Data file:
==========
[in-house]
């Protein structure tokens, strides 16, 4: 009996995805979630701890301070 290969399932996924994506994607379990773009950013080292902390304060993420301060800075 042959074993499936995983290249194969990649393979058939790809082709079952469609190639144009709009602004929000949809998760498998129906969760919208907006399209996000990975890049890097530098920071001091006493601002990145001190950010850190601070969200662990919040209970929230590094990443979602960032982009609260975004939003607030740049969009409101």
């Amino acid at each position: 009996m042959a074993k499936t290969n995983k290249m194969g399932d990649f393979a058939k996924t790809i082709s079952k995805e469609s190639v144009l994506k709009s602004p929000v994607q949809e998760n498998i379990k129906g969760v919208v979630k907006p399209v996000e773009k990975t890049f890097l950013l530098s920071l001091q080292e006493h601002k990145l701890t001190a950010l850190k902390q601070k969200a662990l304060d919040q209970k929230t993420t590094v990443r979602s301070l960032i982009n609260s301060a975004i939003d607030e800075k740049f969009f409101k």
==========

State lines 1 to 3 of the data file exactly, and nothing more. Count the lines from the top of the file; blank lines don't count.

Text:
[in-house]
């Protein structure tokens, strides 16, 4: 009996995805979630701890301070 290969399932996924994506994607379990773009950013080292902390304060993420301060800075 042959074993499936995983290249194969990649393979058939790809082709079952469609190639144009709009602004929000949809998760498998129906969760919208907006399209996000990975890049890097530098920071001091006493601002990145001190950010850190601070969200662990919040209970929230590094990443979602960032982009609260975004939003607030740049969009409101």
């Amino acid at each position: 009996m042959a074993k499936t290969n995983k290249m194969g399932d990649f393979a058939k996924t790809i082709s079952k995805e469609s190639v144009l994506k709009s602004p929000v994607q949809e998760n498998i379990k129906g969760v919208v979630k907006p399209v996000e773009k990975t890049f890097l950013l530098s920071l001091q080292e006493h601002k990145l701890t001190a950010l850190k902390q601070k969200a662990l304060d919040q209970k929230t993420t590094v990443r979602s301070l960032i982009n609260s301060a975004i939003d607030e800075k740049f969009f409101k």